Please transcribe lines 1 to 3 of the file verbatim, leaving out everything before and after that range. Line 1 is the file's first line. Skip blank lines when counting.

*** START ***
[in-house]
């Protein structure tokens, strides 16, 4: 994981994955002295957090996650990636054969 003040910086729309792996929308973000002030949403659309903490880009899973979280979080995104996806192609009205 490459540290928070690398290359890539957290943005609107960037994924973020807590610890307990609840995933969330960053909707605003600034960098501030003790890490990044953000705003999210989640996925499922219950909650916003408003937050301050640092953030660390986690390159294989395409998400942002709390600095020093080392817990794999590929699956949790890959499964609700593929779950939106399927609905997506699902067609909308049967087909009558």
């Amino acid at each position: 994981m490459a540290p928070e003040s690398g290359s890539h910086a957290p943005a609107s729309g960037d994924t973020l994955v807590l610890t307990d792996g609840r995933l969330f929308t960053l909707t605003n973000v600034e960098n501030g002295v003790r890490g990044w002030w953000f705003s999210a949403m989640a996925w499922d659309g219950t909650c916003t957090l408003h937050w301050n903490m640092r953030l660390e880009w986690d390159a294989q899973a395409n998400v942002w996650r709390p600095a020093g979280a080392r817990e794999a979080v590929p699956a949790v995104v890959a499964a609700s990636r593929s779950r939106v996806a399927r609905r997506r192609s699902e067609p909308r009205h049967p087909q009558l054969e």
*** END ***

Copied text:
[in-house]
């Protein structure tokens, strides 16, 4: 994981994955002295957090996650990636054969 003040910086729309792996929308973000002030949403659309903490880009899973979280979080995104996806192609009205 490459540290928070690398290359890539957290943005609107960037994924973020807590610890307990609840995933969330960053909707605003600034960098501030003790890490990044953000705003999210989640996925499922219950909650916003408003937050301050640092953030660390986690390159294989395409998400942002709390600095020093080392817990794999590929699956949790890959499964609700593929779950939106399927609905997506699902067609909308049967087909009558």
């Amino acid at each position: 994981m490459a540290p928070e003040s690398g290359s890539h910086a957290p943005a609107s729309g960037d994924t973020l994955v807590l610890t307990d792996g609840r995933l969330f929308t960053l909707t605003n973000v600034e960098n501030g002295v003790r890490g990044w002030w953000f705003s999210a949403m989640a996925w499922d659309g219950t909650c916003t957090l408003h937050w301050n903490m640092r953030l660390e880009w986690d390159a294989q899973a395409n998400v942002w996650r709390p600095a020093g979280a080392r817990e794999a979080v590929p699956a949790v995104v890959a499964a609700s990636r593929s779950r939106v996806a399927r609905r997506r192609s699902e067609p909308r009205h049967p087909q009558l054969e």